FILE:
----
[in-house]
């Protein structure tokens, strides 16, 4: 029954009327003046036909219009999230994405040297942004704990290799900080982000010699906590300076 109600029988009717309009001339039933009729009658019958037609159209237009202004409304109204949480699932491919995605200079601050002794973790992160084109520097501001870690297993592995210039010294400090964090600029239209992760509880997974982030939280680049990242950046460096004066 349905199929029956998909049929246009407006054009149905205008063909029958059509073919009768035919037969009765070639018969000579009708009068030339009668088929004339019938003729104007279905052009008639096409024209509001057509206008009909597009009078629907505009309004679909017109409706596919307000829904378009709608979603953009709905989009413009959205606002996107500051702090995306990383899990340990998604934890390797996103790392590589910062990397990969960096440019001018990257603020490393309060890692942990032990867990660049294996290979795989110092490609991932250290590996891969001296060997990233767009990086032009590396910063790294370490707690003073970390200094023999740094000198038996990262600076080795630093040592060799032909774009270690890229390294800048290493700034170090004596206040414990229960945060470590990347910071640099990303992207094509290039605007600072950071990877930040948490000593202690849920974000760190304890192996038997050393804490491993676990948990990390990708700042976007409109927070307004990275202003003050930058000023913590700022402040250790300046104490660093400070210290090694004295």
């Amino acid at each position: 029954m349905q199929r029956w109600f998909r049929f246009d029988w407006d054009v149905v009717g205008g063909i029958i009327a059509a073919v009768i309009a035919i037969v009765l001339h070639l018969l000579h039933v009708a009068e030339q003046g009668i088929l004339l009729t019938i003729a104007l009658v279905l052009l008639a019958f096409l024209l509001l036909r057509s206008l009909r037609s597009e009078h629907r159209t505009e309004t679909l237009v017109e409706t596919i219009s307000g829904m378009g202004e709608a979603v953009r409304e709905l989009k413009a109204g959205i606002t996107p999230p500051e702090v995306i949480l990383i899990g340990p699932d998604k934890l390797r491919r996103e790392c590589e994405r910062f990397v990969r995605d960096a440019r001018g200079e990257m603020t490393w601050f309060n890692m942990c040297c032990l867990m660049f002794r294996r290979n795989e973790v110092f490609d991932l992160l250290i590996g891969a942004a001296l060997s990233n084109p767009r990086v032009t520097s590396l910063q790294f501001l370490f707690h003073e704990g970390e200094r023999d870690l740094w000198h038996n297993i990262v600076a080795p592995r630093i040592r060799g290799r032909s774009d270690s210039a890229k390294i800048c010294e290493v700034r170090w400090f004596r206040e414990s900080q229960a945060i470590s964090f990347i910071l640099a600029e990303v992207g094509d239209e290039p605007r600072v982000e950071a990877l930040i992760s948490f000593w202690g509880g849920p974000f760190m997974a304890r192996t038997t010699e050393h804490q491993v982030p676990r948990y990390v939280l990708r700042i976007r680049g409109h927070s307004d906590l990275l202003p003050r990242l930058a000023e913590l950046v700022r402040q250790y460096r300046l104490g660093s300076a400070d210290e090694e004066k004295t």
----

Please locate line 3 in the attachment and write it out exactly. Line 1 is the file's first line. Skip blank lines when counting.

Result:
């Amino acid at each position: 029954m349905q199929r029956w109600f998909r049929f246009d029988w407006d054009v149905v009717g205008g063909i029958i009327a059509a073919v009768i309009a035919i037969v009765l001339h070639l018969l000579h039933v009708a009068e030339q003046g009668i088929l004339l009729t019938i003729a104007l009658v279905l052009l008639a019958f096409l024209l509001l036909r057509s206008l009909r037609s597009e009078h629907r159209t505009e309004t679909l237009v017109e409706t596919i219009s307000g829904m378009g202004e709608a979603v953009r409304e709905l989009k413009a109204g959205i606002t996107p999230p500051e702090v995306i949480l990383i899990g340990p699932d998604k934890l390797r491919r996103e790392c590589e994405r910062f990397v990969r995605d960096a440019r001018g200079e990257m603020t490393w601050f309060n890692m942990c040297c032990l867990m660049f002794r294996r290979n795989e973790v110092f490609d991932l992160l250290i590996g891969a942004a001296l060997s990233n084109p767009r990086v032009t520097s590396l910063q790294f501001l370490f707690h003073e704990g970390e200094r023999d870690l740094w000198h038996n297993i990262v600076a080795p592995r630093i040592r060799g290799r032909s774009d270690s210039a890229k390294i800048c010294e290493v700034r170090w400090f004596r206040e414990s900080q229960a945060i470590s964090f990347i910071l640099a600029e990303v992207g094509d239209e290039p605007r600072v982000e950071a990877l930040i992760s948490f000593w202690g509880g849920p974000f760190m997974a304890r192996t038997t010699e050393h804490q491993v982030p676990r948990y990390v939280l990708r700042i976007r680049g409109h927070s307004d906590l990275l202003p003050r990242l930058a000023e913590l950046v700022r402040q250790y460096r300046l104490g660093s300076a400070d210290e090694e004066k004295t």